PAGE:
ENTERTAINMENT
July 12, 2008 | From the Washington Post
A stolen volume of William Shakespeare's collected plays, published in 1623 and worth about $2.5 million, has been recovered following antiquarian detective work by experts at the Folger Shakespeare Library in Washington -- where a mysterious man presented the precious book several weeks ago. Police in Durham, in northeast England, on Friday were questioning a 51-year-old man in connection with the case after an international search for suspects....
TRAVEL
January 7, 2007 | Jane Engle, Times Staff Writer
ALL of Washington, D.C., becomes a stage this month as dozens of arts organizations embark on a six-month celebration of William Shakespeare, mounting more than 100 performances, exhibits and other events in the capital. The occasion? There is none, really. The city's Folger Shakespeare Library marks its 75th anniversary this year, but the Shakespeare in Washington festival wasn't prompted by that, said Rae Bazzarre, spokeswoman for Washington's Kennedy Center.
ENTERTAINMENT
January 17, 1985 | From United Press International
The Folger Theatre, known worldwide for its renditions of Shakespeare and other classical works, will close this summer. "The Folger Theatre has been closed by trustees of Amherst College," spokeswoman Regan Byrne announced. "The trustees of Amherst feel the theater is a financial drain on the endowment." But the current season will continue through June 30 with three more productions: "Much Ado About Nothing," "Hamlet" and a third show yet to be announced.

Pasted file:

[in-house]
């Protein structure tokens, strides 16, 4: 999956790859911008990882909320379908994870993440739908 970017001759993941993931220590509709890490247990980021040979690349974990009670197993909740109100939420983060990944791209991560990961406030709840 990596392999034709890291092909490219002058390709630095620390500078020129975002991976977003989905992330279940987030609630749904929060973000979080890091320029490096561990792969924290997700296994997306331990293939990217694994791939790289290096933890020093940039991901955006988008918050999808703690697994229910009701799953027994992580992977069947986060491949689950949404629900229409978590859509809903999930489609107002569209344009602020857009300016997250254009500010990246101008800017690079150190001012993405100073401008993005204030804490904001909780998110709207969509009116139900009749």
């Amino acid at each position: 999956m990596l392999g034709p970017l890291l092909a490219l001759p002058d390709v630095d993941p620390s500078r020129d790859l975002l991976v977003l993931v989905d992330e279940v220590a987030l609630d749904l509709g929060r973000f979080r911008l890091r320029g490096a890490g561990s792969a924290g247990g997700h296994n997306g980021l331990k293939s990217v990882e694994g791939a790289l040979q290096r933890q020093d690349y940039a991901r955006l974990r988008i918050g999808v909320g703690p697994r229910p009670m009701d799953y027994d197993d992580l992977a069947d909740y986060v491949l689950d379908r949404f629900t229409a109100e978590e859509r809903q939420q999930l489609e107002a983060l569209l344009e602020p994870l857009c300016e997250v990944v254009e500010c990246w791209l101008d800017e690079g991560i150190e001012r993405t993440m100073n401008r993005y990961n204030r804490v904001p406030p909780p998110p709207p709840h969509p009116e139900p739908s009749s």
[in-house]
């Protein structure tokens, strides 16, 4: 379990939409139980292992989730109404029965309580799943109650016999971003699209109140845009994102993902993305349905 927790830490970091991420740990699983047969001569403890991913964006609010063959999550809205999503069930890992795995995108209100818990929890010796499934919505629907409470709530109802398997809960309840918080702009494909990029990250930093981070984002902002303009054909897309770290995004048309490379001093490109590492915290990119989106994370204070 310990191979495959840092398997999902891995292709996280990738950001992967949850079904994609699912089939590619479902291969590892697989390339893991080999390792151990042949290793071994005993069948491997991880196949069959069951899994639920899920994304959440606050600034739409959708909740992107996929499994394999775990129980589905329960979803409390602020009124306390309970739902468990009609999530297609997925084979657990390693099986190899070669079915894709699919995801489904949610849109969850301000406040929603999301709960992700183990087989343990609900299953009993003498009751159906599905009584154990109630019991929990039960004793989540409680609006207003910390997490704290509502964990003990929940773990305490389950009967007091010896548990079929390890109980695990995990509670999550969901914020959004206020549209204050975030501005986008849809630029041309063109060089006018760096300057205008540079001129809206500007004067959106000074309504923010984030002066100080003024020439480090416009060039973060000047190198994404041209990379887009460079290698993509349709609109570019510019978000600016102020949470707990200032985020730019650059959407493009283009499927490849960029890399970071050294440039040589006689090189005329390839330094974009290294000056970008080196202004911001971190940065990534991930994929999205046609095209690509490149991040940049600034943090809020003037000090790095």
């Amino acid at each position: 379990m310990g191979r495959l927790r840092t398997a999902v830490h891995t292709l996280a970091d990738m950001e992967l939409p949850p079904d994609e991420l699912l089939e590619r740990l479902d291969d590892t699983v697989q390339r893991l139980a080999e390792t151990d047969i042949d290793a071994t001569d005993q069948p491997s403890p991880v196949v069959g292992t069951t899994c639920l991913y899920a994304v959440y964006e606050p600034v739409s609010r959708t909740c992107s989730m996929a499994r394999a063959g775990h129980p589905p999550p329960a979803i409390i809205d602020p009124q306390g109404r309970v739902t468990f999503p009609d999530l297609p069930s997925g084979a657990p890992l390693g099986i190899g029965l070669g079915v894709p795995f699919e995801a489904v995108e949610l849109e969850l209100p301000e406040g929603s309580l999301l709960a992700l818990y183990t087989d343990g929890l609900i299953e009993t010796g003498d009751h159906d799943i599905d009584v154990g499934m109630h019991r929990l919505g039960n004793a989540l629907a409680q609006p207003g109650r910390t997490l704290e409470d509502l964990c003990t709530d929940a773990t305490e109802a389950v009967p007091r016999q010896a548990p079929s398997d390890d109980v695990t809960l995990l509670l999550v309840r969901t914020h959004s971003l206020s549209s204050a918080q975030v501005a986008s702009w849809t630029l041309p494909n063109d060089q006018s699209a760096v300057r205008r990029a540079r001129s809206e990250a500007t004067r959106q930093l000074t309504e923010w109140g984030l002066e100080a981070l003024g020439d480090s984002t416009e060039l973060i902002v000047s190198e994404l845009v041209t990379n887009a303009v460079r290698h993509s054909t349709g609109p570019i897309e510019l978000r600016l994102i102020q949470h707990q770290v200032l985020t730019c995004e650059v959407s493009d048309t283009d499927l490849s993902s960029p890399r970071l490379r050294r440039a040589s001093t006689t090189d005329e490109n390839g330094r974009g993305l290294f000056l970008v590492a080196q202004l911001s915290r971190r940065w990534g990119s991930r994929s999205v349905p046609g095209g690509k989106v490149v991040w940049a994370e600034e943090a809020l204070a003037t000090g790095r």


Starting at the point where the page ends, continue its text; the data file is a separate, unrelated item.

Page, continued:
ENTERTAINMENT
March 6, 2013 | By Carolyn Kellogg
One of the literary world's favorite fiction prizes, the PEN/Faulkner award , announced its 2013 finalists Wednesday. In its 33rd year, the contenders come from publishers large and small. The finalists are Amelia Gray for "Threats," published by Farrar, Straus and Giroux; "Kind One" by Laird Hunt and T. Geronimo Johnson's "Hold It 'Til It Hurts," both published by Coffee House Press; "Watergate" by Thomas Mallon, published by Pantheon; and Benjamin Alire Sáenz for "Everything Begins & Ends at the Kentucky Club," published by Cinco Puntos Press.
NEWS
September 26, 1990 | STANLEY MEISLER, TIMES STAFF WRITER